JENNY TAYLOR (VP OF MARKETING, SALOMON AMERICAS): “We are implementing a mix of internal and external actions. Internally, we have started new diversity training for our leadership team and hiring managers. We have also expanded our recruiting process to specifically address a more diverse candidate pool. We have formed a regional committee to provide feedback, recommendations and best practices to our global teams. Externally, we continue to make progress on representation in our marketing materials, ensuring a diverse ratio of ambassadors on our teams and have confirmed plans for race director DEI training. We have a new partnership with the Running Diversity Industry Coalition, provide grants to She Jumps and Share Winter, and continue to work with Trail Sisters. We have also updated our photo and video partnership agreement to include a mandatory briefing on content expectations for this topic.”

TRACY SMITH (GM & VP, TIMBERLAND AMERICAS): “Internally, we will increase diversity through recruiting, hiring, retaining and advancing BIPOC talent. From our retail stores to our corporate offices, we will work to ensure all of our teams — including leadership — represent the communities we serve. Externally, we are investing in programs to provide opportunities for Black designers to develop their talents, including a partnership with Pensole Design Academy that will launch shortly. We will continue to give back to the communities that have supported our brand journey, working together to create a more equitable future.”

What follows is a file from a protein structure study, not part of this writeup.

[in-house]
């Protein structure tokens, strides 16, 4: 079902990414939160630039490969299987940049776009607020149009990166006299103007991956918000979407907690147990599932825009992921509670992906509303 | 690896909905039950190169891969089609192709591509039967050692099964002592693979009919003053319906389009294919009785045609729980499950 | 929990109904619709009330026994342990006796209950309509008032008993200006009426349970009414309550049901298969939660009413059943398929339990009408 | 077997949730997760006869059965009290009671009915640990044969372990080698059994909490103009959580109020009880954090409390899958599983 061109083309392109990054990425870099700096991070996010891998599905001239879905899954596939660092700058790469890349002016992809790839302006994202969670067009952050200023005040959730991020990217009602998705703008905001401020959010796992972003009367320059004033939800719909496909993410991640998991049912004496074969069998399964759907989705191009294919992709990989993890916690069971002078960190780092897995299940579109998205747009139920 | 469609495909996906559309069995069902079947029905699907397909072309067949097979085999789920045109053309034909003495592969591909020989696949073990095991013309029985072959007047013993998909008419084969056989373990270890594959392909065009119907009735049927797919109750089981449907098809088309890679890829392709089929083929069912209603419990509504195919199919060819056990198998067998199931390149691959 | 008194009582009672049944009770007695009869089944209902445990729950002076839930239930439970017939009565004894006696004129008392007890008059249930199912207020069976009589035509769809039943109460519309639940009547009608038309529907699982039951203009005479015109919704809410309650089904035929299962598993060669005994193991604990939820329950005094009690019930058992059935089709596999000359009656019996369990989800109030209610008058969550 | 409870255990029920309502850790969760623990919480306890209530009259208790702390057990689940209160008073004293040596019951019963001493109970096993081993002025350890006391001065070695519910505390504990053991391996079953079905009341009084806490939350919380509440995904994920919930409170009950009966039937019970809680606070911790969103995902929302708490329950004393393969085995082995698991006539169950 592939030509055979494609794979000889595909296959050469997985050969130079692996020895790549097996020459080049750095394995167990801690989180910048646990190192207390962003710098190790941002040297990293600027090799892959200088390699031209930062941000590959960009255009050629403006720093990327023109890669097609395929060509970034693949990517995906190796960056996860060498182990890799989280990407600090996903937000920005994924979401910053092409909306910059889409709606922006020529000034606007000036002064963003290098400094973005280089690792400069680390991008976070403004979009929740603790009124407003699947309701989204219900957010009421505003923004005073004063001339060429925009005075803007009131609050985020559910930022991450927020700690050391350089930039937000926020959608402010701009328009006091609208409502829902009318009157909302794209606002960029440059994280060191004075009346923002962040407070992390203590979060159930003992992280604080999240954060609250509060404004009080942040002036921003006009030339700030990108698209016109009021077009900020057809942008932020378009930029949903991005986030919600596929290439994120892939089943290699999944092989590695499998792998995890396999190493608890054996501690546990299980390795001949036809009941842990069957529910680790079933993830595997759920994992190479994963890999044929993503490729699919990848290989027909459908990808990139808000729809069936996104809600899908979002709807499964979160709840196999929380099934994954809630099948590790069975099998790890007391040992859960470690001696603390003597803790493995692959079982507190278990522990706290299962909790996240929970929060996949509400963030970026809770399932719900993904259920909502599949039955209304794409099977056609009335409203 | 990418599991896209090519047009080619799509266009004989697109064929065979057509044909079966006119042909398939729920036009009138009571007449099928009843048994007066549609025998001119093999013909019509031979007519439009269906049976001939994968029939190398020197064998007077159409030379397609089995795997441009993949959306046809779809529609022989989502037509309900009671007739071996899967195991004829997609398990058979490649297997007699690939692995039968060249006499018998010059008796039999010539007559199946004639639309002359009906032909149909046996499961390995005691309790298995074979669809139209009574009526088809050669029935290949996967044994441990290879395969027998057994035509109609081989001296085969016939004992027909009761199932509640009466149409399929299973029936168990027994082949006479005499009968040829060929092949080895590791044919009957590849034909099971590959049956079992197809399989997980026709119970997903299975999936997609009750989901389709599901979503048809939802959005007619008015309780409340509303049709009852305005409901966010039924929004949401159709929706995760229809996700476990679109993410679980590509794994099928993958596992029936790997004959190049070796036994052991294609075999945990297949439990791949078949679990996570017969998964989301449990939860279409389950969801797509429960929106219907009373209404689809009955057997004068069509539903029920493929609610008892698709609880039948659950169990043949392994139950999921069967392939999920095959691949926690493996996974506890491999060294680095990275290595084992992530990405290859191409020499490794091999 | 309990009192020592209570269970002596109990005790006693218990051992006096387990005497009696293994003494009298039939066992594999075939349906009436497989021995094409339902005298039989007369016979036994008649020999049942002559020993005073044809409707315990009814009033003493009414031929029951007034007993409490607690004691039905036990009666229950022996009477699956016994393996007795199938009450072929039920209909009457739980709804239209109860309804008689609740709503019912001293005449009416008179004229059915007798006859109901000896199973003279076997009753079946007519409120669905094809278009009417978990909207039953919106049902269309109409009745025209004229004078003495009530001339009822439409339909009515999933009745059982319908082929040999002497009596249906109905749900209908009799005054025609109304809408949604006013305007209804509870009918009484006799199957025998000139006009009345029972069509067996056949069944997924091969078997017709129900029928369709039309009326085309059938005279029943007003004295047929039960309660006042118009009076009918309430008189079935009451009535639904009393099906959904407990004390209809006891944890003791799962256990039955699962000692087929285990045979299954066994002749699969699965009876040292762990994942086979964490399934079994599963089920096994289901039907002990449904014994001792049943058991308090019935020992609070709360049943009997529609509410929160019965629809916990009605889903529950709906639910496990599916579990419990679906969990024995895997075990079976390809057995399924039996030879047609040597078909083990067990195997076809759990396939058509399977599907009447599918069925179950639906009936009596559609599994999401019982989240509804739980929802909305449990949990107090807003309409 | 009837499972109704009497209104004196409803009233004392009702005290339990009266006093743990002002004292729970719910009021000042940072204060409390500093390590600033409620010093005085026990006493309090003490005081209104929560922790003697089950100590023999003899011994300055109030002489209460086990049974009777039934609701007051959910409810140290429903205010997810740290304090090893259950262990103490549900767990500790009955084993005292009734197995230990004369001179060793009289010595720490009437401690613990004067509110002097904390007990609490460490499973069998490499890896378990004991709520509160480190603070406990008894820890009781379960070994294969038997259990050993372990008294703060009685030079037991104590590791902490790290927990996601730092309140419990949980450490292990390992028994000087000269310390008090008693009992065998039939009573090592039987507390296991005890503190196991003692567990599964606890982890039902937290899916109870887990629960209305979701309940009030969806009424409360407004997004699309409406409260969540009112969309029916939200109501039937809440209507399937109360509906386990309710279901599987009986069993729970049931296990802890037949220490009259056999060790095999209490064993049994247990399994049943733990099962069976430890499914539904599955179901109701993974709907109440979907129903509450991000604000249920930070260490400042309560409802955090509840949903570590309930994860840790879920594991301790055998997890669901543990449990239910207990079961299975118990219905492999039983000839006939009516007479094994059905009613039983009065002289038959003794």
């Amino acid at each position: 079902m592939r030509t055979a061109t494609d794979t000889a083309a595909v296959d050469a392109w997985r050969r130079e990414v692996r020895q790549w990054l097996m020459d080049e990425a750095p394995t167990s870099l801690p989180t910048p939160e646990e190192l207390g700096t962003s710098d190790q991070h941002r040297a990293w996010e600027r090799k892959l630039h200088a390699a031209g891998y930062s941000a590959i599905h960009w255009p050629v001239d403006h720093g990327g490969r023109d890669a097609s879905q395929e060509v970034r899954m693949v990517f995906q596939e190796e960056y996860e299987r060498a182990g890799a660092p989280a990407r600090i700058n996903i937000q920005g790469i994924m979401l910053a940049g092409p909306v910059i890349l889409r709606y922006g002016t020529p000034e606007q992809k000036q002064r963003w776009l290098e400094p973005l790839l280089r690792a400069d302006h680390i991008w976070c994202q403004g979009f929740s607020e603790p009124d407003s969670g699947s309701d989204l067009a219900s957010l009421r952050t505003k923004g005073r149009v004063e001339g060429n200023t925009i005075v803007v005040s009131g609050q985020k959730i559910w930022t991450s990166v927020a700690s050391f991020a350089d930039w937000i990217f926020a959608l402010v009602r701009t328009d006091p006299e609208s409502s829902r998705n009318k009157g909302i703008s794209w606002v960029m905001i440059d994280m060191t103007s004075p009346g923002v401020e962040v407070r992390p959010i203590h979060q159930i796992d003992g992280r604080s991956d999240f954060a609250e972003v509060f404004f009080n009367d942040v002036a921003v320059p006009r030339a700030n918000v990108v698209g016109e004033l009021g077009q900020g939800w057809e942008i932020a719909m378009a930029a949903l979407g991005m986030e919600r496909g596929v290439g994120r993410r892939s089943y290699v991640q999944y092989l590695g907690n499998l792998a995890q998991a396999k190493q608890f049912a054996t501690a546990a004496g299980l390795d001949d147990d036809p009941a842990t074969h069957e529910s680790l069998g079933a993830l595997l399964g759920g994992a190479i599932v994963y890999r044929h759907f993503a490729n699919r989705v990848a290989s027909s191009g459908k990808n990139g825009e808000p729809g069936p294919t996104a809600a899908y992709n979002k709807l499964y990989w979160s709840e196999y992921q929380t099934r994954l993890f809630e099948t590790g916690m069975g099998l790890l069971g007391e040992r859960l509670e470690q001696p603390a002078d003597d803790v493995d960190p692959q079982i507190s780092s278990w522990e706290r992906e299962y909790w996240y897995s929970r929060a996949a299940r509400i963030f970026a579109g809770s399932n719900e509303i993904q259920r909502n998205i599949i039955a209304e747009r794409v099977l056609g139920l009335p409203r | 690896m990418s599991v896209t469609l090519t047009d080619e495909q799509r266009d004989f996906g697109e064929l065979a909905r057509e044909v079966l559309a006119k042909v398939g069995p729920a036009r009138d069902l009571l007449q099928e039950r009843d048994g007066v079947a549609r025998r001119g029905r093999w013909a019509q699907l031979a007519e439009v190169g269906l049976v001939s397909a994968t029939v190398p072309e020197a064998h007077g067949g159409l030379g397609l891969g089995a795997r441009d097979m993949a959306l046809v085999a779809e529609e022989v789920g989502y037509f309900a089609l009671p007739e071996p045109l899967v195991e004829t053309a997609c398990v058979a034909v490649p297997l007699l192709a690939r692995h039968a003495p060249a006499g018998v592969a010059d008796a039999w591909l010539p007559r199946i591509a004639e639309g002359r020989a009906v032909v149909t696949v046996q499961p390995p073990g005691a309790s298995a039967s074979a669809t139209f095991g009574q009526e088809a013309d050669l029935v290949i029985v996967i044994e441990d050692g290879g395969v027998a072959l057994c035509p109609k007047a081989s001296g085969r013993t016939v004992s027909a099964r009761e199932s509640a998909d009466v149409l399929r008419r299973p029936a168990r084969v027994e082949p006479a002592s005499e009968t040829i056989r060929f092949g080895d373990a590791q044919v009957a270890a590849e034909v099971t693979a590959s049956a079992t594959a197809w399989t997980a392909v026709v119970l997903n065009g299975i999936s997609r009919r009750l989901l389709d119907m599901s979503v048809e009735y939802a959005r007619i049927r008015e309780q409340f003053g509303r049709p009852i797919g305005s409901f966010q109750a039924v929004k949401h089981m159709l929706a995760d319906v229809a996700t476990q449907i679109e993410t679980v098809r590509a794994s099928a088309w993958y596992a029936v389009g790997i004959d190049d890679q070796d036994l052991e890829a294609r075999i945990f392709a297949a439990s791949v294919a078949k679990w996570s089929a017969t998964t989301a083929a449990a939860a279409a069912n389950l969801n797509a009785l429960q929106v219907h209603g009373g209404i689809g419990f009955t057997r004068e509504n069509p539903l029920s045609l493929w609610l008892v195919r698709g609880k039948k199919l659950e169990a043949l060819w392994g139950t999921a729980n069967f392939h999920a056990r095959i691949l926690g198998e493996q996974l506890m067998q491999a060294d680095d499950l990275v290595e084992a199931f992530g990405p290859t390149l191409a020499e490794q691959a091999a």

SL: “In October, [The North Face] announced the launch of the latest Explore Fund initiative: Explore Fun Council. This fellowship program will bring together passionate experts across culture, entertainment, academia and the outdoors. In its first year, it will focus on how to create more culturally relevant exploration opportunities and connect communities of color to the benefits of exploration. We have already enlisted Lena Waithe and [professional climber and skier] Jimmy Chin as partners. In June, we responded to the racial injustice sweeping our country by donating $50,000 to the ACLU to support their work on police accountability, racial justice and defending the right to protest, as well as supporting our long-term outdoor partners who are committed to social justice in the outdoors by donating $25,000 to Outdoor Afro and $25,000 to PGM ONE. [And] our parent company, VF Corp., has also established an Executive Inclusion & Diversity Council, led by a group of leaders from across the organization who set our priorities and direct our actions.”